Thoracic pedicle screws: Comparison of start points and trajectories

Aman Dhawan, William R. Klemme, David W. Polly

Research output: Contribution to journalArticlepeer-review

20 Scopus citations

Abstract

STUDY DESIGN.: Experimental design using cadaveric computerized tomography (CT) scans and a computer-assisted image guidance system to compare various thoracic pedicle screw start points and trajectories. OBJECTIVE.: To compare described thoracic pedicle screw start points and trajectories to determine which allows strictly intrapedicular screw placement with the most margin of error. SUMMARY OF BACKGROUND DATA.: Thoracic pedicle screws are being used in a variety of spinal conditions to include fracture, tumor, and deformity. Optimal thoracic pedicle screw start points have received increasing attention in the literature. Optimal thoracic pedicle trajectory is still undetermined. METHODS.: Using fine cut CT scans of 3 cadaveric male specimens (aged 65-70 years) loaded onto a computer-assisted image guidance system, 966 pedicle screws, were virtually inserted. The effective pedicle diameter (EPD) and maximum insertional arc (MIA) was assessed using 3 different trajectories and start points: (1) straight ahead, (2) straight forward, and (3) anatomic. EPD was measured by placing a maximum-sized virtual screw, using a specific trajectory, without cortical violation of the pedicle and/or the vertebral body. The MIA was assessed by measurement of the angle formed by the most superiorly and inferiorly directed 0.1-mm virtual screw through a given start point without violation of the pedicle cortex and obtaining at least 50% vertebral body purchase. RESULTS.: Mean EPD in the sagittal plane was 7.6 ± 0.3 (SEM) mm for the straight forward trajectory and 9.1 ± 0.3 (SEM) mm for the anatomic trajectory, a 20% increase (P < 0.0005). Mean EPD in the axial plane was 4.1 ± 0.2 (SEM) mm for the straight ahead trajectory and 5.0 ± 0.2 (SEM) mm for the anatomic trajectory, a 22% increase (P < 0.0005). EPD was found to be statistically different based on the trajectory used for placement in both the axial and sagittal planes in the upper (T1-T4), middle (T5-T8), and lower (T9-T12) thoracic spine. Mean MIA in the sagittal plane was 18.7 ± 1.1 (SEM) for straight ahead start points, 25.8° ± 0.8° (SEM) for straight forward start points, and 30.2° ± 0.8° (SEM) for anatomic start points, a 38% increase (P < 0.0005) in MIA compared with straight ahead and a 17% increase (P < 0.0005) in MIA compared with straight forward. Mean MIA in the axial plane was 17.8° ± 0.6° (SEM) for straight ahead and anatomic start points, and 18.6° ± 0.6° (SEM) for straight forward start points. This difference was not statistically significant (P = 0.086). MIA was found to be statistically different based on start points used in the sagittal, but not the axial plane, in the upper, middle, and lower thoracic spine. CONCLUSION.: EPD and MIA are trajectory (EPD) and start point (MIA) dependent. In the axial plane, anatomic EPD was greater than straight ahead EPD. In the sagittal plane, anatomic EPD was greater than straight forward EPD. Using anatomic start points in the sagittal plane, a greater MIA is achievable. These data suggest that in the diminutive thoracic pedicle or when a larger screw is needed, an anatomic trajectory using anatomic start points may allow a larger bone channel for intrapedicular placement of instrumentation.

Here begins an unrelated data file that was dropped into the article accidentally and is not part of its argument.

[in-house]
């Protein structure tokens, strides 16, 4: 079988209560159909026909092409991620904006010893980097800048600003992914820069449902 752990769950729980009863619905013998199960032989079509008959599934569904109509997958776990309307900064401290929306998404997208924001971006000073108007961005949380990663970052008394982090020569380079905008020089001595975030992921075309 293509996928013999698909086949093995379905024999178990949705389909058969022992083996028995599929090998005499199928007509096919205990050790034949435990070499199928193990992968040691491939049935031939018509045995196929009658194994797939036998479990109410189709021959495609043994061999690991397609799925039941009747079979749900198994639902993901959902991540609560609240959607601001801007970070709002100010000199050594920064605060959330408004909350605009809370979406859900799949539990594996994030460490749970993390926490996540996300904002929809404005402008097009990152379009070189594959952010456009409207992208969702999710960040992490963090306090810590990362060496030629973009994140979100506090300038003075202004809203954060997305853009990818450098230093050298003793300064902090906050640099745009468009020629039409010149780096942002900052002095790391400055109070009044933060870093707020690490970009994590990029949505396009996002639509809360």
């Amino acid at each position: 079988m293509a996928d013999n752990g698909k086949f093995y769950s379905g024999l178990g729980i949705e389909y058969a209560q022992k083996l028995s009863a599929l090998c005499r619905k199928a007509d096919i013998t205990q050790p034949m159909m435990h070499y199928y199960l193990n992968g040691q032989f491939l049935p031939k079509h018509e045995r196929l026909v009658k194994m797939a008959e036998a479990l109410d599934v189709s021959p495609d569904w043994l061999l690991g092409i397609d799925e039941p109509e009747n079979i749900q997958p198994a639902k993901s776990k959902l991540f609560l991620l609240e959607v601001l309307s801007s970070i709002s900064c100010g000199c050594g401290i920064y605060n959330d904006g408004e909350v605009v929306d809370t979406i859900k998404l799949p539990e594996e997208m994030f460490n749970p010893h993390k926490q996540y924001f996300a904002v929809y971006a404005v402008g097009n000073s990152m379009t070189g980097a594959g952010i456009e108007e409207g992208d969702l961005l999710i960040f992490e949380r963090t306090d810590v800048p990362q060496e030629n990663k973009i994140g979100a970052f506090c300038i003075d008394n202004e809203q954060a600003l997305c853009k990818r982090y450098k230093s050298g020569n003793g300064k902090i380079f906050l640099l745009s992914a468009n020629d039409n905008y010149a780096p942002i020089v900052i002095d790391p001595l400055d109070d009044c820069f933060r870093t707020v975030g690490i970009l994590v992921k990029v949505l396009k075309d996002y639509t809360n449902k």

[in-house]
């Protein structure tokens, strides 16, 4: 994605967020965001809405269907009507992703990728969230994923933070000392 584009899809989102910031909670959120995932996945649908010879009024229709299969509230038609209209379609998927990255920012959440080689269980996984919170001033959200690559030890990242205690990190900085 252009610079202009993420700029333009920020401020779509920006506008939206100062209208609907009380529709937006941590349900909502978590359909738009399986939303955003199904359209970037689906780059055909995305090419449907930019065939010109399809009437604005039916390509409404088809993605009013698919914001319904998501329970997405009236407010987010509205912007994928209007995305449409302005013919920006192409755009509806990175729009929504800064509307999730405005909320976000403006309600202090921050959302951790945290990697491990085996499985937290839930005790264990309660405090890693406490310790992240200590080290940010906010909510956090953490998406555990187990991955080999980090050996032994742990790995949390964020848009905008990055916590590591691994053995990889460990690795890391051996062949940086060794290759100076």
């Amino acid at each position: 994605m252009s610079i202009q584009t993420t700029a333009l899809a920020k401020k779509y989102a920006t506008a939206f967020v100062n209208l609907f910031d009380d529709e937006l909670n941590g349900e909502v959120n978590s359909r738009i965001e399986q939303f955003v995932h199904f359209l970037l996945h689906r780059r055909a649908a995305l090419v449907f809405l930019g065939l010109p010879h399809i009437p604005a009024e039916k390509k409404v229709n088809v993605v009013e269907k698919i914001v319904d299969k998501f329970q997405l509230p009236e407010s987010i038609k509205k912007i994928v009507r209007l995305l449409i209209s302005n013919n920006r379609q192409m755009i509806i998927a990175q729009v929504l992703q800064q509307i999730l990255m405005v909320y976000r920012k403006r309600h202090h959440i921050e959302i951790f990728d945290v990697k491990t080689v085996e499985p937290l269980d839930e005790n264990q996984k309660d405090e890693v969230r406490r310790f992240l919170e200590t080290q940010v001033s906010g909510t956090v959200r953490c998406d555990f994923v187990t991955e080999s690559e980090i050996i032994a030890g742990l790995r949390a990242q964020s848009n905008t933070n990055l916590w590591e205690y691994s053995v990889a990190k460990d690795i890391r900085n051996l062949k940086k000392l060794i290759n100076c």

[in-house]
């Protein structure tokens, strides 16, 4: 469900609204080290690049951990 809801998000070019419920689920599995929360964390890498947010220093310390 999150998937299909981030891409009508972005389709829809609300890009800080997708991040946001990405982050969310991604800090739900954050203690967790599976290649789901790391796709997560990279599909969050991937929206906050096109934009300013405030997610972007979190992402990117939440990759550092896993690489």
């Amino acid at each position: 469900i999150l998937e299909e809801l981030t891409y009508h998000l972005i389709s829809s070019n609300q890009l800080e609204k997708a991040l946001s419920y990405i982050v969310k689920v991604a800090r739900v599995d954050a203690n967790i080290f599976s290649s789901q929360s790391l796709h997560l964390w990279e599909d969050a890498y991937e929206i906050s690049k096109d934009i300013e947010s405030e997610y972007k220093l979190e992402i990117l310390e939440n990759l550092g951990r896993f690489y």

Original languageEnglish (US)
Pages (from-to)2675-2681
Number of pages7
JournalSpine
Volume33
Issue number24
DOIs
StatePublished - Nov 15 2008

All Science Journal Classification (ASJC) codes

  • Orthopedics and Sports Medicine
  • Clinical Neurology

Fingerprint Dive into the research topics of 'Thoracic pedicle screws: Comparison of start points and trajectories'. Together they form a unique fingerprint.

Cite this